The power of gender-neutral language
June is Pride Month, and this year marks the 51st anniversary of the 1969 Stonewall Inn Riots which bears great significance in the Gay Rights and subsequently the LGBTIQ+ (lesbian, gay, bisexual, transgender, intersex and queer) movement. The riots acted as a catalyst and highlighted the on-going societal oppression of the gay, lesbian, transgender, bisexual and queer communities. Whilst the Stonewall Inn Riots didn’t start the gay rights movement as such, they certainly spurred generations of LGBTIQ+ political activists that still play a large role in our society today. In South Africa Pride Month is particularly pertinent due to the on-going violence and persecution members of LGBTQI+ community still face on a daily basis.
The good news is however, that there are many ways to show support (some big and some much smaller) that have a very real impact on the lived experience of those whose sexual orientation can be classified as lesbian, gay, bisexual or pansexual, or those who identify with a gender that differs from the one that they were born with (transgender). It’s important to note that terms like non-binary and genderqueer refer to people that don’t adhere to the construction of either male or female genders. Intersex on the other hand refers to people who are born with both male and female biological or physical characteristics. Once again understanding the differences between the terminologies and using them appropriately contributes to making all societies as inclusive as possible.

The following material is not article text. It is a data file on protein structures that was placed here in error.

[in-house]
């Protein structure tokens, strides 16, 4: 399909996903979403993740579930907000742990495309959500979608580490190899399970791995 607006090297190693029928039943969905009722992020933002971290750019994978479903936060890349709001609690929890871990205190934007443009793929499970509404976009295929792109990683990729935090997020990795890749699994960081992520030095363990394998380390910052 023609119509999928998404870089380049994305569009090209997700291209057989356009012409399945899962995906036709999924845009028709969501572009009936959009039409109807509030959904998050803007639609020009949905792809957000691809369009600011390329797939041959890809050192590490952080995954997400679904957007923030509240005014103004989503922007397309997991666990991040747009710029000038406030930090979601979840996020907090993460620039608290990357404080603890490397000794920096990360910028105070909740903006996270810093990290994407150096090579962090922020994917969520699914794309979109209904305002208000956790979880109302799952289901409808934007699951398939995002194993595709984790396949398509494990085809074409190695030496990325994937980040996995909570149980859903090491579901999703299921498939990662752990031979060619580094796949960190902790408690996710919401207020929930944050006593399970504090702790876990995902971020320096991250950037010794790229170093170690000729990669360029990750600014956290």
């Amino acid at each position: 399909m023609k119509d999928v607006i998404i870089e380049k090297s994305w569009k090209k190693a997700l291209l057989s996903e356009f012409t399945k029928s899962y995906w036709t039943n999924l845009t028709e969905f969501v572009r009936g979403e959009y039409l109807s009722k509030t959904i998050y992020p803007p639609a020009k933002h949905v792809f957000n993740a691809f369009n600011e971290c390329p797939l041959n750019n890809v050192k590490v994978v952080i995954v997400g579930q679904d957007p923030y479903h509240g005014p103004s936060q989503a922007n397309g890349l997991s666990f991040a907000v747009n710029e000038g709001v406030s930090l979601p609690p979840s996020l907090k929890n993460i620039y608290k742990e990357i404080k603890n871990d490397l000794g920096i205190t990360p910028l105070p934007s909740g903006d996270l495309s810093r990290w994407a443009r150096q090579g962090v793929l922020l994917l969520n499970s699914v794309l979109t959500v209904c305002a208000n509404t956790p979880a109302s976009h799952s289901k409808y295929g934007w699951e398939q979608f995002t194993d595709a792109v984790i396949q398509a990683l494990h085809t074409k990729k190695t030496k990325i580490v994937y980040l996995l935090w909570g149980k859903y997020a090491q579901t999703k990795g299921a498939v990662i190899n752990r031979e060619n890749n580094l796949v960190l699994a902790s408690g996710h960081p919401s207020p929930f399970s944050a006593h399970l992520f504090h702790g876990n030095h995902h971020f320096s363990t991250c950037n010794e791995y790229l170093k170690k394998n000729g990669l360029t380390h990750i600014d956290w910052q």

Language plays an integral inclusionary or exclusionary role in society, but as it also turns out – has an impact on the way that we think. If we think about it, most of the languages that we use on a daily basis contain specific gender references. Whether we are addressing someone by their assumed titles based on their outward appearance such as Mr or Mrs, or our continuous use of gendered pronouns such as he/him or she/her. We even distinguish between men and women who work within the same profession, such as chairman and chairwoman, waiter and waitress to name a few. What we also know is that gendered languages also carry different connotations, and ultimately have an impact on the way in which we may perceive things. There are many languages worldwide that assign objects to either a masculine or feminine classification such as French, German and Spanish. There is a seeming correlation between countries that “speak more gendered language and have less gender equality.” According to Cognitive Science Professor Lera Boroditsky, “even what might be deemed frivolous aspects of language can have far-reaching subconscious effects on how we see the world.”
English from a linguistic perspective may not have the same indentured gendered language in comparison to other languages, however we still largely rely on gender indicative words when addressing or referring to other people. So, how can we change this in order to ensure that we are not making too many assumptions about the person we are addressing as well as making the on-going narrative an inclusive one? Well, it starts with practicing everyday – by swopping “they” for “he” or “she”. The definition of the word “they” has also changed over the past few years to also encompass a “single person whose gender identity is non-binary” according to the Merriam-Webster Dictionary. In fact, there are loads of alternatives that can be used in place of gendered pronouns, titles, labels and occupations and the internet is full of useful guides and lists of these terms if you need a bit of guidance. At the end of the day language goes a long way in building respectful and inclusive societies no matter what the age, gender, race, sex, sexual orientation or identification of those who are a part of it.